A: Laughing started because my bff Nikko and I wanted to start a power pop recording project. I met Josh at a park during the pandemic, and we hit it off musically. I had met Cole a few years back while he was on tour with his old band Slow Dancers and I knew he was a great musician/songwriter and that he had just moved to Montreal, so I asked if he wanted to jam as well. One thing led to another: Nikko got cold feet about performing live (sorry buddy), so we switched Cole from drums to guitar/bass and asked our favorite drummer (and jam space partner) Laura Jeffery if she wanted to join.

 

J: Yeah, we all met playing music. Cole's old band from when he lived in Winnipeg, Human Music, played with my old band when they rolled through Halifax. Likewise, I played with Laura's old band, Fountain, when we were on the West Coast. My whole band stayed at her parents house the first night we met. André and I met more recently after I saw him play at a local bar. I mentioned he sounded like Jimmy Campbell, whom it turned out he was a huge fan of. Cole had also sent me some songs to maybe write words to, and I ended up having plans to jam with both of them the same week, and maybe they had plans to jam too, either way, we amalgamated everything. When Nikko dropped out, we talked about who would be a good fit, and Laura came up first. I happened to bump into her on the street soon afterwards, and when I told her we were down a member, she volunteered on the spot.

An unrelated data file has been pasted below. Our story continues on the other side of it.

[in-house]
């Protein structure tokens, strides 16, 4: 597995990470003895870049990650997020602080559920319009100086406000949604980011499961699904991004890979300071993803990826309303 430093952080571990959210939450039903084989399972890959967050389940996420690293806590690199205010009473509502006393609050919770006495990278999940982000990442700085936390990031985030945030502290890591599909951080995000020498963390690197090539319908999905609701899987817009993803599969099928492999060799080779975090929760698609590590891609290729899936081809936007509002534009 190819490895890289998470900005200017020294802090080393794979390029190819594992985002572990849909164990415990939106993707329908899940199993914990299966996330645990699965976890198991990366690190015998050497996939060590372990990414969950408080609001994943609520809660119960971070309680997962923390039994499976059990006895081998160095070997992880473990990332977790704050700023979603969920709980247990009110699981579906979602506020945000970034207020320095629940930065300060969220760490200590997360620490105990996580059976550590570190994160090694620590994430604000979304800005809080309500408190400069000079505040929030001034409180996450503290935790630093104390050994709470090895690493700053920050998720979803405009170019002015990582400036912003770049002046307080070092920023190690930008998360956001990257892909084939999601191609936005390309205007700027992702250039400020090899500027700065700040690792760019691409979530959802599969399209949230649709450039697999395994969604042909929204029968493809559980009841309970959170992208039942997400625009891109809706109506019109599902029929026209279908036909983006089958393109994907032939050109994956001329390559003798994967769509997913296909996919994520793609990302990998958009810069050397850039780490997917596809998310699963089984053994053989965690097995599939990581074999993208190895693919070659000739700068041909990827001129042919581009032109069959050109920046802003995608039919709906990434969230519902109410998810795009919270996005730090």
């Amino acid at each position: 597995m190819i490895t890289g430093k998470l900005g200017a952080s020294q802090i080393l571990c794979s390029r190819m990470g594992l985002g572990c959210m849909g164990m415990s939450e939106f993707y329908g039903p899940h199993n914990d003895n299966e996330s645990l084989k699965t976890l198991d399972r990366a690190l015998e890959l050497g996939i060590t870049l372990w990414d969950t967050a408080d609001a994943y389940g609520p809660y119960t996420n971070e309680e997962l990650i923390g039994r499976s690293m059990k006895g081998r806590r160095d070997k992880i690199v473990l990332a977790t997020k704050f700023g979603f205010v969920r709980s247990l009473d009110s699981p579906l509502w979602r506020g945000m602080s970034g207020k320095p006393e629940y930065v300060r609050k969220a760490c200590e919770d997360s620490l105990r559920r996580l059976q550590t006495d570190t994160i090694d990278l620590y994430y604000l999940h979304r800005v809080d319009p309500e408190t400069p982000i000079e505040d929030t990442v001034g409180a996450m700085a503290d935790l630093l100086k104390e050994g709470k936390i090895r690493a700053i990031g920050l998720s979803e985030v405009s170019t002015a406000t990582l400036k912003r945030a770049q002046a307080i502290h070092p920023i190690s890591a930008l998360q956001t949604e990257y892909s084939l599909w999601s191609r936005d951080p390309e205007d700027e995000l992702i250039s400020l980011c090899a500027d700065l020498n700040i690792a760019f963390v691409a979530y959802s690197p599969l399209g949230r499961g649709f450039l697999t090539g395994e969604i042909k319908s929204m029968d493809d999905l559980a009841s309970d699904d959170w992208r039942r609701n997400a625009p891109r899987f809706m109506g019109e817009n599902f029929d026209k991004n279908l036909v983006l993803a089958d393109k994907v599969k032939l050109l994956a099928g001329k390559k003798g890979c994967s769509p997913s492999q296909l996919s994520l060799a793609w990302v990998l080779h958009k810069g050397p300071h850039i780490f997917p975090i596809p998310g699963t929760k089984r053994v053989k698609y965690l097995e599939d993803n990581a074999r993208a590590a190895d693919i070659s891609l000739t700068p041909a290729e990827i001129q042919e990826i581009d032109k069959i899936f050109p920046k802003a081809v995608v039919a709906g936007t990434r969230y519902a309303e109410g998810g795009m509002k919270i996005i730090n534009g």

PZ: You've played a lot of shows as a band already, so what has that been like the last couple of years?

 

J: I love playing shows. The pandemic sort of killed that aspect of my life for a number of years, and it has been a while since I've played in a band that actually jammed regularly, so I'm like a pig in shit. 


A: It's been a blast! Before Laughing, I hadn't been in a band for close to 15 years, I think. Just playing acoustic singer-songwriter style. I forgot how fun it is to get loud and rock out with your friends.

 

PZ: Do you prefer the recording process or playing live?

 

A: They are both such different beasts. It's hard to choose a favorite, but I think I'd go with playing live. Especially playing shows outside of Montreal. I really love meeting new people and the adventure that comes along with touring. 


J: Yeah, both are important. I think I ultimately prefer recording, but the process can be quite humbling, so the immediacy of a live show and its inherently social nature are very welcome flipsides.